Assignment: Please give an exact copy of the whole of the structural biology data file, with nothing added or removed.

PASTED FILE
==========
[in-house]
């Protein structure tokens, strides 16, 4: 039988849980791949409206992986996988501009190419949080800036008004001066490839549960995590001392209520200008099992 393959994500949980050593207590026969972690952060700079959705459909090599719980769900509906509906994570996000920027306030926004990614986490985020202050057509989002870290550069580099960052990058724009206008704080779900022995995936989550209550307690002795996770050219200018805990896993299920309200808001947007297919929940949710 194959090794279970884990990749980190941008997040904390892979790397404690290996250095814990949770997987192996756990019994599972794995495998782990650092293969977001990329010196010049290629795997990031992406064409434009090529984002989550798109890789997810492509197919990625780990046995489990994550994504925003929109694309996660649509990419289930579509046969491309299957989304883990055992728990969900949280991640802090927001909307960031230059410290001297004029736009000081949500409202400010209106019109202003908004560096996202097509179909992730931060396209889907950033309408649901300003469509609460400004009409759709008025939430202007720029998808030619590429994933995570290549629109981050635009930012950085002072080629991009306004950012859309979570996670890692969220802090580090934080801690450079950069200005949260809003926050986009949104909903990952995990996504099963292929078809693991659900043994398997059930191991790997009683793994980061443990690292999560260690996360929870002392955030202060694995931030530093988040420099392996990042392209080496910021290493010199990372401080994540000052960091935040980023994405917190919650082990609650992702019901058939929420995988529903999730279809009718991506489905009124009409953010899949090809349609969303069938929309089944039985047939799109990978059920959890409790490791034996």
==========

[in-house]
């Protein structure tokens, strides 16, 4: 039988849980791949409206992986996988501009190419949080800036008004001066490839549960995590001392209520200008099992 393959994500949980050593207590026969972690952060700079959705459909090599719980769900509906509906994570996000920027306030926004990614986490985020202050057509989002870290550069580099960052990058724009206008704080779900022995995936989550209550307690002795996770050219200018805990896993299920309200808001947007297919929940949710 194959090794279970884990990749980190941008997040904390892979790397404690290996250095814990949770997987192996756990019994599972794995495998782990650092293969977001990329010196010049290629795997990031992406064409434009090529984002989550798109890789997810492509197919990625780990046995489990994550994504925003929109694309996660649509990419289930579509046969491309299957989304883990055992728990969900949280991640802090927001909307960031230059410290001297004029736009000081949500409202400010209106019109202003908004560096996202097509179909992730931060396209889907950033309408649901300003469509609460400004009409759709008025939430202007720029998808030619590429994933995570290549629109981050635009930012950085002072080629991009306004950012859309979570996670890692969220802090580090934080801690450079950069200005949260809003926050986009949104909903990952995990996504099963292929078809693991659900043994398997059930191991790997009683793994980061443990690292999560260690996360929870002392955030202060694995931030530093988040420099392996990042392209080496910021290493010199990372401080994540000052960091935040980023994405917190919650082990609650992702019901058939929420995988529903999730279809009718991506489905009124009409953010899949090809349609969303069938929309089944039985047939799109990978059920959890409790490791034996």